So you get a relative to cook…a mother, a sister, a child. But they have their own families. So the easiest way is to remarry. For a brideprice, you get a woman to cook. And the added advantage is that you can sleep with her. But simply having a woman to work is not enough. You see, there is no social security. If you don’t have children, you won’t have help in the fields or with the goats. Unless you have sons, you will starve in your old age. So after you lobola the woman you want to marry (pay part of the bride price to her family) you don’t complete the marriage until she proves she is fertile.

Marriage is not about love, but about economics and family.

So Banda did not “move on” in the Western sense. He is simply a man trying to cope with life in this “vale of tears” as best he can. And if he “gave up his son” first to the orphanage and then to a rich woman for adoption, it is not because he doesn’t love his son and has “moved on”, but because he loves him enough to give him up in the hopes his son will have an easier life.

And as a mother of two adopted boys, could I sweetly point out that adoption is about finding a loving home for a child who does not have a home.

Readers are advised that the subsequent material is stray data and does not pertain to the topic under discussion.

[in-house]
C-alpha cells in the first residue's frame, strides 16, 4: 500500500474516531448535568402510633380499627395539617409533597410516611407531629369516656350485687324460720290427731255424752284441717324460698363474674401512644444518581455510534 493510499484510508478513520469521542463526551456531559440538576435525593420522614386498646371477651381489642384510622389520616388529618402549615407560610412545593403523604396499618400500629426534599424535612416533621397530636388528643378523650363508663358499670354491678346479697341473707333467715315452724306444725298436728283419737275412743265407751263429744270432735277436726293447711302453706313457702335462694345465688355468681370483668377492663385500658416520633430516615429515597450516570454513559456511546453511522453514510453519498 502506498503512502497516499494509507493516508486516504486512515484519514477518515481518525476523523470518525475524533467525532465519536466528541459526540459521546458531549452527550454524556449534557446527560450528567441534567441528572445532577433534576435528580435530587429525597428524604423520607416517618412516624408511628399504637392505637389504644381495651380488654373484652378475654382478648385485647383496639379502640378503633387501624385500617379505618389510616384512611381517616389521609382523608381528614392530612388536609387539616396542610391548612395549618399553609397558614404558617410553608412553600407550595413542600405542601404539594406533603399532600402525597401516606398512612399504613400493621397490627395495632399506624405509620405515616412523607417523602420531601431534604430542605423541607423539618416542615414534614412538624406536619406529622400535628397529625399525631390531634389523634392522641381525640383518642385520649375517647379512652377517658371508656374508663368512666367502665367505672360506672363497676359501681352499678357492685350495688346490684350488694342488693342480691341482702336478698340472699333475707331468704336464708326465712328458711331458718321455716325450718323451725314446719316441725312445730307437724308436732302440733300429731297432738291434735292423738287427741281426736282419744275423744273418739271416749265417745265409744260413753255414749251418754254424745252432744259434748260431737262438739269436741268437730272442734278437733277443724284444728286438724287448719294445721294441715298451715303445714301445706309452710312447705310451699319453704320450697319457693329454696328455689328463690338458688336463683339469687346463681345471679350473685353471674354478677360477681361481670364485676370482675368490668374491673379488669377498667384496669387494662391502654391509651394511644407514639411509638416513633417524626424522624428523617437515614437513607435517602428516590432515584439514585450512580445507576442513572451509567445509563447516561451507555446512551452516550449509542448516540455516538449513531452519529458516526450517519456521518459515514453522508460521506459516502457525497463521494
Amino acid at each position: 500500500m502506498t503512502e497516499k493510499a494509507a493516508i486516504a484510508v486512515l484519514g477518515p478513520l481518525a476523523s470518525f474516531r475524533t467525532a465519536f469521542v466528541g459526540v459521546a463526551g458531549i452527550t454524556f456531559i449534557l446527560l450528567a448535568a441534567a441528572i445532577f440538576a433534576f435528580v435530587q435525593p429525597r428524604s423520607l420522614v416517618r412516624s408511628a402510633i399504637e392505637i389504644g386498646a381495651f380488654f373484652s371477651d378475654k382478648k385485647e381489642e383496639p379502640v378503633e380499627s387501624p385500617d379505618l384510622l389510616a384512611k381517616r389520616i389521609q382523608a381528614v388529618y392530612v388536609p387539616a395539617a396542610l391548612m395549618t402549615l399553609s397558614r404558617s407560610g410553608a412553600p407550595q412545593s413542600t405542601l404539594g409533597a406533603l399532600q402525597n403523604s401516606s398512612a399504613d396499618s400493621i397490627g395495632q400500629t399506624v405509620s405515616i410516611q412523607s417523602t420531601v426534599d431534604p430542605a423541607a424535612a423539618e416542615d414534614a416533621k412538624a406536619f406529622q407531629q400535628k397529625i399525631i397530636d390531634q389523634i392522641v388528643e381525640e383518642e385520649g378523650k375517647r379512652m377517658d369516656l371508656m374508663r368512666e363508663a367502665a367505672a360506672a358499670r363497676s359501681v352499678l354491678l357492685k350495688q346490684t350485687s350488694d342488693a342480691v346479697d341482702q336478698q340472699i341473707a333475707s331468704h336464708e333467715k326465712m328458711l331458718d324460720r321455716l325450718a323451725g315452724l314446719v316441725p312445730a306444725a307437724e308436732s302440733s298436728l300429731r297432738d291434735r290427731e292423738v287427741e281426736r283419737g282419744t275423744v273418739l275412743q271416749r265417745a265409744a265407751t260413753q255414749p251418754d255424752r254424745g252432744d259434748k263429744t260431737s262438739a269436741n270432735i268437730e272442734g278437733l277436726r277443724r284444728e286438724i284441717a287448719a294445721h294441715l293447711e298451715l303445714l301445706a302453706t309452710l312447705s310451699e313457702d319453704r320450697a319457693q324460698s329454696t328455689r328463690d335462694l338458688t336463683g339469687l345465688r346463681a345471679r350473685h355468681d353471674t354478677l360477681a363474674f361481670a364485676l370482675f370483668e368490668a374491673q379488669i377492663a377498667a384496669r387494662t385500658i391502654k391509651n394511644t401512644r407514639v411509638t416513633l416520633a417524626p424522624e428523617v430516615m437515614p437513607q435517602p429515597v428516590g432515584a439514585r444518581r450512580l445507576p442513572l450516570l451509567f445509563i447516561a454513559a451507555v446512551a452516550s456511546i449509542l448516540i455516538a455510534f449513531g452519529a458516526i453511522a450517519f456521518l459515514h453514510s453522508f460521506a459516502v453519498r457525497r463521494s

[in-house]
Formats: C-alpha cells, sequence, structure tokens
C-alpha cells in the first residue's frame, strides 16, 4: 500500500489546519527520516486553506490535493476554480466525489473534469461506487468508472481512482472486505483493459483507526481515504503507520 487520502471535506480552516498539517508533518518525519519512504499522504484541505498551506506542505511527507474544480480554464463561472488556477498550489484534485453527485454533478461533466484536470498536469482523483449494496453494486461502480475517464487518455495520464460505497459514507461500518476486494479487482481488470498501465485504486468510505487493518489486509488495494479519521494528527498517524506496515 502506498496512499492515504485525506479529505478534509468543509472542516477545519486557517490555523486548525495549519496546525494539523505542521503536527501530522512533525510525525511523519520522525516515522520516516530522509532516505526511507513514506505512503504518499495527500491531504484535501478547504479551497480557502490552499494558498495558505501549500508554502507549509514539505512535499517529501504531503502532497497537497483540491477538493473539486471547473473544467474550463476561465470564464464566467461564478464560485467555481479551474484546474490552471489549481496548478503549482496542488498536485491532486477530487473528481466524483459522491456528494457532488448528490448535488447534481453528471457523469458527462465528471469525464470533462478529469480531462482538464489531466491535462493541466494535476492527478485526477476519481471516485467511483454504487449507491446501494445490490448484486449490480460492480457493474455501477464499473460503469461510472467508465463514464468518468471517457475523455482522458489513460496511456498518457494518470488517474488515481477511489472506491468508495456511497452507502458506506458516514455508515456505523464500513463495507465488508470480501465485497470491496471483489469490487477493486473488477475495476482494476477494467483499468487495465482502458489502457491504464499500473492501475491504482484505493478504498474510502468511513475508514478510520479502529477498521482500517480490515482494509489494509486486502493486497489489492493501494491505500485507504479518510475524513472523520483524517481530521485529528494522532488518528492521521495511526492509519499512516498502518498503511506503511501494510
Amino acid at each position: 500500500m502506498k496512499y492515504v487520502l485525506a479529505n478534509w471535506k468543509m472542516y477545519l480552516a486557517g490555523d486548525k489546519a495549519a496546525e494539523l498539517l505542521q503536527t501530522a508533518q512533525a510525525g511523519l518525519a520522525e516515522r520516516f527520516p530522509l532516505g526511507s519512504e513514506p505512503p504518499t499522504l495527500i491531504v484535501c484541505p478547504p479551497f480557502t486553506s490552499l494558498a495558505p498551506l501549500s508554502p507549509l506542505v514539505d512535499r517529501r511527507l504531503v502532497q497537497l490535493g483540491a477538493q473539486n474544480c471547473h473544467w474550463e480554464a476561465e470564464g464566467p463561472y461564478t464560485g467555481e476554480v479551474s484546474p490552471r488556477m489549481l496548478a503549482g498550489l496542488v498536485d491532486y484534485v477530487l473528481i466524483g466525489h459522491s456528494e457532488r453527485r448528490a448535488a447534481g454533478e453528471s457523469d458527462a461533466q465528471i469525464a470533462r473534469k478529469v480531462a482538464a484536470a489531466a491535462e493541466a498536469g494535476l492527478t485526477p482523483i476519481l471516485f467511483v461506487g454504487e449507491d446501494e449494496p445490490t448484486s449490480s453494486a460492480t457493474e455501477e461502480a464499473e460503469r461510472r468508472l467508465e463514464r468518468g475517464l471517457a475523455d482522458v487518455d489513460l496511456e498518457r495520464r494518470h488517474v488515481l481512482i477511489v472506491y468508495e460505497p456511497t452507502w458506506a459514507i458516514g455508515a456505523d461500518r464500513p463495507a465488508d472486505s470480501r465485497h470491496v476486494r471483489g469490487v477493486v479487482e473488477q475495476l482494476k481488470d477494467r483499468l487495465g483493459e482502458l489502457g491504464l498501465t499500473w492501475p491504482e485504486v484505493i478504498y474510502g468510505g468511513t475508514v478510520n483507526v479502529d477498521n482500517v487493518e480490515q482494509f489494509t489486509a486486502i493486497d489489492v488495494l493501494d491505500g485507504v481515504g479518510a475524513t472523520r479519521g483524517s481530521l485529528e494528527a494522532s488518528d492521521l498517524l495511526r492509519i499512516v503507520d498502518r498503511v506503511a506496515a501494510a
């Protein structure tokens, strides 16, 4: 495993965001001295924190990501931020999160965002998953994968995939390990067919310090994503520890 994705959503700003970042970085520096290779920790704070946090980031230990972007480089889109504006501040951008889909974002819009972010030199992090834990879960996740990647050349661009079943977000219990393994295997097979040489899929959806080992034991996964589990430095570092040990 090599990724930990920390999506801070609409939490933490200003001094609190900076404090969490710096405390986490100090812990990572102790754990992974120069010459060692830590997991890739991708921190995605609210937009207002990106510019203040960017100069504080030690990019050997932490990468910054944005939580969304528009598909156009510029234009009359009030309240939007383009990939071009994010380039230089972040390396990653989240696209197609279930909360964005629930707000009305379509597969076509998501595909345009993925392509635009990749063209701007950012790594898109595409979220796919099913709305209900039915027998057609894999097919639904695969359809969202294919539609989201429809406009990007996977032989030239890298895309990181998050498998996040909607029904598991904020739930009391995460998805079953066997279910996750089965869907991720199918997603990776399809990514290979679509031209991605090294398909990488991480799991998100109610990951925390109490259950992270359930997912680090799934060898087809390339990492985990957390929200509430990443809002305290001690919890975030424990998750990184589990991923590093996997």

A child is a human being to be loved and cherished, and adoption is one way for loving parents to do just that.

Adoption is NOT about making a social statement, or to save the earth, or to “help” a poor orphan,or about balancing the sexes in one’s children.

By manipulating the system with money, by taking a child who already has a family, by implying Africans aren’t as good parents as a rich Brit, and by making sure she gets lots of publicity for her adoption, Madonna is the poster mother for the problems of allowing overseas parents to adopt children. Alas, the end result may be fewer countries allowing overseas adoptions.
Nancy Reyes is a retired physician who lives in the rural Philippines with her husband.In her younger days, she worked as a physician in Zimbabwe and Liberia. Two of her five children are adopted from Colombia, South America.
Her webpage is Finest Kind Clinic and Fishmarket.
She also posts to the blog MugabeMakaipa which documents news on the situation in Zimbabwe.